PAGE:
Samsung has sold 1 million Galaxy Tab tablet devices worldwide just two months after putting it on sale outside the U.S., and all four major wireless U.S. carriers starting sales in mid-November, according to a report.
Stories by Matt Hamblen
Google's Android continues to grow faster in the U.S. than other top smartphone operating systems, including Research in Motion's BlackBerry OS and Apple's iOS, according to the latest ComScore rankings, which were released Friday.
Hewlett-Packard today announced videoconferencing for desktops, laptops and conference rooms to complement its high-end, studio-based Halo videoconferencing line.
The global smartphone market grew nearly 90% in the third quarter, with enormous gains by Samsung and HTC, market research firm IDC reported Thursday.
Adobe Systems today unveiled Adobe Connect 8, a Web conferencing tool that supports videoconferencing on desktops, in conference rooms and most mobile devices.
Avaya and Skype signed an agreement Wednesday to offer Skype Connect to Avaya customers to help them lower international voice-calling costs through IP-based calls.
IDC said that global smartphone shipments will jump by 55 percent this year compared to 2009, and 10 percent more than projections it made earlier this year.
Borders Group Inc. launched an e-book store today with 1.5 million titles, coming somewhat late to the game but committed to grabbing a 17% market share in a year.
Mobile payment technology continues to rapidly gain ground around the world, with Gartner Inc. projecting 55% more mobile payment users this year than in 2009.
The global market for mobile phones surged in the first quarter, growing by nearly 22% over a year earlier when the market had declined markedly in the midst of a recession.
LAS VEGAS -- Some users of <a href="http://www.computerworld.com/s/article/9157598/Windows_Phone_7_a_good_start_but_questions_persist">Microsoft's Windows Phone Series 7</a> will face a major hurdle when the mobile OS appears in devices during the 2010 holiday season -- it isn't backwards compatible with Windows Mobile 6.5 and earlier versions.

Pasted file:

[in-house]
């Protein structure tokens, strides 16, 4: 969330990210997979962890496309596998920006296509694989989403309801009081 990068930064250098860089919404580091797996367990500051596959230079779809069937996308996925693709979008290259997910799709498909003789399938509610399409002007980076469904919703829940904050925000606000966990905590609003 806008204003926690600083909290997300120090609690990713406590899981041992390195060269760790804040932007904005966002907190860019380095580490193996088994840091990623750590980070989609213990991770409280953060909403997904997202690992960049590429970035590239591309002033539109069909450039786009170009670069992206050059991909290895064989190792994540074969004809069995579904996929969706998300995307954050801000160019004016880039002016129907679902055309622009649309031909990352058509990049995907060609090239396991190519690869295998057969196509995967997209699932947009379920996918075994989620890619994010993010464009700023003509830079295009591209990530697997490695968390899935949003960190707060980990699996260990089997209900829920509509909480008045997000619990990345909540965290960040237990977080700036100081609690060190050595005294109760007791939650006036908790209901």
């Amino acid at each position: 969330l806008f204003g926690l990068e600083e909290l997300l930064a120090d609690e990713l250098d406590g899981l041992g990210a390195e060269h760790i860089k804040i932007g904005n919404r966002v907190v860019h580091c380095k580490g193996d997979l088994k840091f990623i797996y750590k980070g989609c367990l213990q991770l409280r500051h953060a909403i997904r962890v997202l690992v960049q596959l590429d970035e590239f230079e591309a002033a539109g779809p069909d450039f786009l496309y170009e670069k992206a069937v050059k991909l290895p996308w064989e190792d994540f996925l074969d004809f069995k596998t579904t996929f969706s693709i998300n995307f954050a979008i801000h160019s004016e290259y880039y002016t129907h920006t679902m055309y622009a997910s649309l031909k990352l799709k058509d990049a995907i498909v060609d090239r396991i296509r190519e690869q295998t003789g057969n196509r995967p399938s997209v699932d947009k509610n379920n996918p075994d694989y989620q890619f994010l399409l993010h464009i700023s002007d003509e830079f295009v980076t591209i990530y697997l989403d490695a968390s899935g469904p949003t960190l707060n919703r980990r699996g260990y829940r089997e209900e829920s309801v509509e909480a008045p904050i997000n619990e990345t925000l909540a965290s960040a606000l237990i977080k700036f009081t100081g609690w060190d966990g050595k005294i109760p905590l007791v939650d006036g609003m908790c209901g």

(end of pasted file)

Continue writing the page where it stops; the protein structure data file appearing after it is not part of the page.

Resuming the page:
<a href="http://www.computerworld.com/s/article/9136345/Google_Update">Google</a> CEO Eric Schmidt put mobile devices squarely at the center of the computing universe in his first keynote at Mobile World Congress in Barcelona in an address that follows up mobile announcements including <a href="http://www.computerworld.com/s/article/9149338/Continuing_coverage_Apple_s_iPad_tablet">Apple's iPad</a> and <a href="http://www.computerworld.com/s/article/9157598/Windows_Phone_7_A_good_start_but_questions_persist_">Microsoft's Windows Phone 7 Series</a> .
Early reaction to the refreshed Windows Phone 7 Series operating system boiled down mostly to: "Microsoft desperately needed to do something."
In separate announcements from Barcelona today, three traditional powerhouses in computing and communications -- Microsoft, Intel and Nokia -- kick-started major revamps to their technology to adapt to a quick-changing smartphone and mobile device market that's increasingly dominated by Google and Apple .
Cisco has been saying for years that mobile video data traffic content is exploding, and it now expects the amount of video traffic in 2014 to be 66% of all mobile data traffic by 2014. That prediction came in a new forecast by the networking company.
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